Microsoft Xbox 360 250GB
Leaner, fitter and Kinect ready
Review Five years after its original release, the Xbox 360 finally receives its long expected 'slim' overhaul. Just don't tell Microsoft I called it that. The company’s reluctance to use the 's' word is understandable. Sony used it to distinguish versions of its PS2 and PS3 consoles.
Fighting fit: Microsoft's Xbox 360
Also, further diversification of the Xbox 360 brand could introduce customer confusion over compatibility with Kinect motion-sensing interactivity – consequently, Microsoft is choosing instead to discontinue all other Xbox models. Most importantly, the s-word is somewhat inappropriate for a refresh that not only squeezes every indispensable feature into a smaller form, but adds some major improvements too.
Whether aesthetics are improved depends entirely on taste - one man's J-Lo will always be another man's SuBo. The original was an attractive, albeit safe, console design, whose only fash-paux was to choose off-white matt when all the technonistas of the HDTV world were going for the black piano-finish.
It's no surprise the new console arrives every bit the dust-and-finger-print-loving, miniature Steinway your HDTV always yearned for. But while its glossy black finish and chrome accents are the perfect complement, its flimsy casing isn't. Gripped in-hand the plastic flexes under modest pressure. And I'd guess a relatively small impact would crack it - nowhere more so than at the vent grilles top and bottom, and at the right-hand side, under which is the console's new (and only) 5in fan.
Just one fan is used in the new console, but overheating issues should be a thing of the past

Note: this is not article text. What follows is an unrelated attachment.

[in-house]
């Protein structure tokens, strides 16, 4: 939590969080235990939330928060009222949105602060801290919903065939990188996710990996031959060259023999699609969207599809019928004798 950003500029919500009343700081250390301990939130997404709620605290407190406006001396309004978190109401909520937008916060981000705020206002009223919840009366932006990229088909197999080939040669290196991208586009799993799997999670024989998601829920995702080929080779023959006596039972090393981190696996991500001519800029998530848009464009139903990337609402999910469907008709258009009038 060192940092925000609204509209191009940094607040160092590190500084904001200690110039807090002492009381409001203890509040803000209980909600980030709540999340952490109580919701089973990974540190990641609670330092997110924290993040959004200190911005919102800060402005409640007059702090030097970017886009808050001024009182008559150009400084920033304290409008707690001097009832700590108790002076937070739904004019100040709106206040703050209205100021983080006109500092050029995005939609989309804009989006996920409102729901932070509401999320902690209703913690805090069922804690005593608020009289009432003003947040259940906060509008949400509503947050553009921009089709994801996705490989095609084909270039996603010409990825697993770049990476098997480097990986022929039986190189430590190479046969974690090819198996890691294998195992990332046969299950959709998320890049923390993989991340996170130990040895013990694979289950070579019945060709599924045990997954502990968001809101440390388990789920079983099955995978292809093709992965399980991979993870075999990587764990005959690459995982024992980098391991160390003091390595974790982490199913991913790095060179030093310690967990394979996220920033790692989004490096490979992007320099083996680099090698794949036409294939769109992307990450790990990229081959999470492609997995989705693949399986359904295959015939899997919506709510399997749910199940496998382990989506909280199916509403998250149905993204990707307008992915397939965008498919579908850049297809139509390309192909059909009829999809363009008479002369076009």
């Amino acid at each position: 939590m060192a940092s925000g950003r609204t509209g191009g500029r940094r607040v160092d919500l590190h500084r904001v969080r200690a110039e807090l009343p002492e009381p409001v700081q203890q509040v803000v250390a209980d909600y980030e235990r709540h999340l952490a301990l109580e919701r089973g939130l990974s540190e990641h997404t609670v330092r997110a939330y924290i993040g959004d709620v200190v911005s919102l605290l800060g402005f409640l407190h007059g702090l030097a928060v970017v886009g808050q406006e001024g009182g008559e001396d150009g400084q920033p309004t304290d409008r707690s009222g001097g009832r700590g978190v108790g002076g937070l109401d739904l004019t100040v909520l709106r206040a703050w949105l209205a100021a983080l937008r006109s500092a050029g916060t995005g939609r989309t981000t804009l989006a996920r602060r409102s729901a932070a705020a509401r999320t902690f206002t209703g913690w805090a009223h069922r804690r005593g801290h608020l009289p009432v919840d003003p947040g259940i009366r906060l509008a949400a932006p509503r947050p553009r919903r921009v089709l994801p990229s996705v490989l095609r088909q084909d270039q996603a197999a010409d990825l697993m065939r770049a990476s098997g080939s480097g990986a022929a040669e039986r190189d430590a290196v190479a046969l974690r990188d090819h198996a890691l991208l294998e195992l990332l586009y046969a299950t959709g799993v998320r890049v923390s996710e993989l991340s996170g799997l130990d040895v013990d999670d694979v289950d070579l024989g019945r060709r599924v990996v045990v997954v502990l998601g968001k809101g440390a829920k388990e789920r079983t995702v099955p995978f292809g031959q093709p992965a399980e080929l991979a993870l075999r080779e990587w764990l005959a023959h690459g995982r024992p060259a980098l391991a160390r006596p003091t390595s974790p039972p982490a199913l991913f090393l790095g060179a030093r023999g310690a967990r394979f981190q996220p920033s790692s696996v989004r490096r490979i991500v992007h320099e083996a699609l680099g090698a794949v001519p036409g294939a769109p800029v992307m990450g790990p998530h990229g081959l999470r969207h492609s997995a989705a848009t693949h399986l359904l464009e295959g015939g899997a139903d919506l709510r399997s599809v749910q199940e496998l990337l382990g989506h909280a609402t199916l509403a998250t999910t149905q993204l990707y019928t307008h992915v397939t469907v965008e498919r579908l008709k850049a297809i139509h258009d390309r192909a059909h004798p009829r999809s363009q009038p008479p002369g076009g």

No one buys a console to stroke or squeeze it – at least, I hope not. And a few feet away, tucked beside a TV, its sharp contours and pinched crease look more contemporary than its older sibling's curves, and far more attractive than my
George Foreman Grill, PS3 Slim.
Although the Zune market place for full HD films (you stream if you want rather than download - still at 1080p), full retail games, and shortly music has a great deal more content than the PSN.
Digital download aside, you can buy one a new Xbox and buy a Blu-Ray player plus still have change compared to buying a PS3. (Not to mention the better online content, better wifi and marketplace compared to the PS3)
It doesn't need to do BluRay, and in any case if it DID do BluRay you'd just bitch about the noise it made while doing so.
You vigorously shake a device that's spinning a flimsy plastic disc at 500+ RPM and you expect it to magically *not* scratch the disc? Move along, nothing to see here.
You wouldn't happen to have a PS3 sat under your tv would you?
* looks at 360 he's had for two and a half years *
* looks at disc library *
* fails to see any scratched ones *
* wonders why *
oh, yeah, thats because I dont pick my 360 up and shake the bloody thing when it's reading a disc. Same with my cd player, my pc, and my br player. it's very simple.